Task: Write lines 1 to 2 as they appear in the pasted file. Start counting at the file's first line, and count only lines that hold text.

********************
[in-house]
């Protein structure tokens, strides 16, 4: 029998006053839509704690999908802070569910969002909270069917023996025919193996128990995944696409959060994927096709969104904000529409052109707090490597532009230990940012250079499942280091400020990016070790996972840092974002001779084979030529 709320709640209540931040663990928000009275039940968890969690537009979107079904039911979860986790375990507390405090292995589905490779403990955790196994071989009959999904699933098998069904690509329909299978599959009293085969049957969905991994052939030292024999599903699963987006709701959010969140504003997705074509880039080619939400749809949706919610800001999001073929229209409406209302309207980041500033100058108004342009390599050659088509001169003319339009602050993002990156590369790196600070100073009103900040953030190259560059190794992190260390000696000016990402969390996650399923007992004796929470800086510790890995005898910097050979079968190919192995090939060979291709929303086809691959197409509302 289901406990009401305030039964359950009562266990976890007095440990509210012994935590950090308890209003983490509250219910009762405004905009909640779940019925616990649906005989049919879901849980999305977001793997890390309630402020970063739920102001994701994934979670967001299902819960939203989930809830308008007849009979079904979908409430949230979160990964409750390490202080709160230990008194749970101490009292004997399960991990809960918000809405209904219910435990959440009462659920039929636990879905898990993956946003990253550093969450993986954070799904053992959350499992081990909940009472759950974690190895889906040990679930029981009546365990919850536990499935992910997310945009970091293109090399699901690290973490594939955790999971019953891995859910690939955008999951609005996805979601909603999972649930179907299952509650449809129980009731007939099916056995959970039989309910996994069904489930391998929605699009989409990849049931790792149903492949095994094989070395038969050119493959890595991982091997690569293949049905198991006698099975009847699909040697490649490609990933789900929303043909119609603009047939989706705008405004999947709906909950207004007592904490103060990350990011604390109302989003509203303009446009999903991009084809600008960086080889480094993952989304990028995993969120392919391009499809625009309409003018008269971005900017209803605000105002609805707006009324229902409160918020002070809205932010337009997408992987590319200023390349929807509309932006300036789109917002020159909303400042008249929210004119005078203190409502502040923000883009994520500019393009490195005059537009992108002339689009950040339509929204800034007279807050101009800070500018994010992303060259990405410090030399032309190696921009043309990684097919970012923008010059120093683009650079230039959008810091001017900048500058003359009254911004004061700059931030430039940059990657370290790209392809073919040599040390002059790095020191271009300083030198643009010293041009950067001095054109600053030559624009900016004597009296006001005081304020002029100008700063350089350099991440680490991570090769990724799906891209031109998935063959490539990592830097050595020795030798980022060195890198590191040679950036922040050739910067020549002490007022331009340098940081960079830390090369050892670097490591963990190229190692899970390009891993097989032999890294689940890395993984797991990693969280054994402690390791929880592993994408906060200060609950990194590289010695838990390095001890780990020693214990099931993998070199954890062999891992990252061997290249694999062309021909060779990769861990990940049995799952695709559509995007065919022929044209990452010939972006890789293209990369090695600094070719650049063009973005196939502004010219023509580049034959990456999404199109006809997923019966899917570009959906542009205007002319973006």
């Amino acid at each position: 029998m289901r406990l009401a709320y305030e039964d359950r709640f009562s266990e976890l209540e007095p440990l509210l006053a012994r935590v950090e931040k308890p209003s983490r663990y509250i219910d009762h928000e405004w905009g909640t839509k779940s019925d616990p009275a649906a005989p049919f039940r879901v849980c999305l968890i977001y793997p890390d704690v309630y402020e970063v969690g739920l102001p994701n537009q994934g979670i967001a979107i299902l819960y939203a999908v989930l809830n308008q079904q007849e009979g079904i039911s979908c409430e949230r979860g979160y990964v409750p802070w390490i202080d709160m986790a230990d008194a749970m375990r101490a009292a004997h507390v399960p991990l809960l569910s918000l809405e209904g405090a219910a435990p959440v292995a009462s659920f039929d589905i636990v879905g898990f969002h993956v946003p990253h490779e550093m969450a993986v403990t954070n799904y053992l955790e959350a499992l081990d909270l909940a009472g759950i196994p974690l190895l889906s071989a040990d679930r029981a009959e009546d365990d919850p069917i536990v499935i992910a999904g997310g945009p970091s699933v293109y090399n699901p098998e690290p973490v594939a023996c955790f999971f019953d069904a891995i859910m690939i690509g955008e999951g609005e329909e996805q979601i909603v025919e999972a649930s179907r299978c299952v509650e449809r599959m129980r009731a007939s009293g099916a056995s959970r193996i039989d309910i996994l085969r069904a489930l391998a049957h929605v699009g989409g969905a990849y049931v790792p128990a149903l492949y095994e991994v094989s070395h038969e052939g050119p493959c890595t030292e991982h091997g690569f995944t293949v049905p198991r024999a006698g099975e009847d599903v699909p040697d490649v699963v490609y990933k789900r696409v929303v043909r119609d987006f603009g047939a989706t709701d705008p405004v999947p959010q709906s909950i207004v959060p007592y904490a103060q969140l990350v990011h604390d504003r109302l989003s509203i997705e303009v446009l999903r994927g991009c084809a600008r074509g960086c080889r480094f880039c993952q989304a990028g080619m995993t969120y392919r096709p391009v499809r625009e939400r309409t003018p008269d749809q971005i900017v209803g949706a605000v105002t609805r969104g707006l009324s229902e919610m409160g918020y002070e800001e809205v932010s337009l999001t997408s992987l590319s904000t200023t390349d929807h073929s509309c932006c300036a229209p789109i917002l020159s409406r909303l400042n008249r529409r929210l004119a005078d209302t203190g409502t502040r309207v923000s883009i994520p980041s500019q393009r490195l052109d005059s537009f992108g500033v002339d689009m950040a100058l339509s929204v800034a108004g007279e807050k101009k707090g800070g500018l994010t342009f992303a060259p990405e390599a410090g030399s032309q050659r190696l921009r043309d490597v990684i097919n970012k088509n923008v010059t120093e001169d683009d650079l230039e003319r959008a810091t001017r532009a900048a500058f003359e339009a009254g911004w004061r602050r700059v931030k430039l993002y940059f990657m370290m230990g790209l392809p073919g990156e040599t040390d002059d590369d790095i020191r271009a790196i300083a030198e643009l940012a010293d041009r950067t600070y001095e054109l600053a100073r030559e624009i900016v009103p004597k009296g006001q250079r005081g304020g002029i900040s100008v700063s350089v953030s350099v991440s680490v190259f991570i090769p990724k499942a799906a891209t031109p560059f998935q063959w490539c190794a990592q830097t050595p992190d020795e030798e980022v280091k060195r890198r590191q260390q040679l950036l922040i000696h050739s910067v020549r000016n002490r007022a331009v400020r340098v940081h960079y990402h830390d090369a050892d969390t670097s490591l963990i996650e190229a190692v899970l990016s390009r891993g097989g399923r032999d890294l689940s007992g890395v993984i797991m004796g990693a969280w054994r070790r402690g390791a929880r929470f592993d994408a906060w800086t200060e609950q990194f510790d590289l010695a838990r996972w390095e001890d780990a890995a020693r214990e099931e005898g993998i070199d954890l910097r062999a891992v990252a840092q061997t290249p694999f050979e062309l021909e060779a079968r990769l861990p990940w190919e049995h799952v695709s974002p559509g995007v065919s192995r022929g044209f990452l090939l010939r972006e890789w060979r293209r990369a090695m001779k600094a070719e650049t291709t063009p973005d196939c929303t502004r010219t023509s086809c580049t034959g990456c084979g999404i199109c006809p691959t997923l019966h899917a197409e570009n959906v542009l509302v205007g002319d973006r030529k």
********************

[in-house]
């Protein structure tokens, strides 16, 4: 029998006053839509704690999908802070569910969002909270069917023996025919193996128990995944696409959060994927096709969104904000529409052109707090490597532009230990940012250079499942280091400020990016070790996972840092974002001779084979030529 709320709640209540931040663990928000009275039940968890969690537009979107079904039911979860986790375990507390405090292995589905490779403990955790196994071989009959999904699933098998069904690509329909299978599959009293085969049957969905991994052939030292024999599903699963987006709701959010969140504003997705074509880039080619939400749809949706919610800001999001073929229209409406209302309207980041500033100058108004342009390599050659088509001169003319339009602050993002990156590369790196600070100073009103900040953030190259560059190794992190260390000696000016990402969390996650399923007992004796929470800086510790890995005898910097050979079968190919192995090939060979291709929303086809691959197409509302 289901406990009401305030039964359950009562266990976890007095440990509210012994935590950090308890209003983490509250219910009762405004905009909640779940019925616990649906005989049919879901849980999305977001793997890390309630402020970063739920102001994701994934979670967001299902819960939203989930809830308008007849009979079904979908409430949230979160990964409750390490202080709160230990008194749970101490009292004997399960991990809960918000809405209904219910435990959440009462659920039929636990879905898990993956946003990253550093969450993986954070799904053992959350499992081990909940009472759950974690190895889906040990679930029981009546365990919850536990499935992910997310945009970091293109090399699901690290973490594939955790999971019953891995859910690939955008999951609005996805979601909603999972649930179907299952509650449809129980009731007939099916056995959970039989309910996994069904489930391998929605699009989409990849049931790792149903492949095994094989070395038969050119493959890595991982091997690569293949049905198991006698099975009847699909040697490649490609990933789900929303043909119609603009047939989706705008405004999947709906909950207004007592904490103060990350990011604390109302989003509203303009446009999903991009084809600008960086080889480094993952989304990028995993969120392919391009499809625009309409003018008269971005900017209803605000105002609805707006009324229902409160918020002070809205932010337009997408992987590319200023390349929807509309932006300036789109917002020159909303400042008249929210004119005078203190409502502040923000883009994520500019393009490195005059537009992108002339689009950040339509929204800034007279807050101009800070500018994010992303060259990405410090030399032309190696921009043309990684097919970012923008010059120093683009650079230039959008810091001017900048500058003359009254911004004061700059931030430039940059990657370290790209392809073919040599040390002059790095020191271009300083030198643009010293041009950067001095054109600053030559624009900016004597009296006001005081304020002029100008700063350089350099991440680490991570090769990724799906891209031109998935063959490539990592830097050595020795030798980022060195890198590191040679950036922040050739910067020549002490007022331009340098940081960079830390090369050892670097490591963990190229190692899970390009891993097989032999890294689940890395993984797991990693969280054994402690390791929880592993994408906060200060609950990194590289010695838990390095001890780990020693214990099931993998070199954890062999891992990252061997290249694999062309021909060779990769861990990940049995799952695709559509995007065919022929044209990452010939972006890789293209990369090695600094070719650049063009973005196939502004010219023509580049034959990456999404199109006809997923019966899917570009959906542009205007002319973006």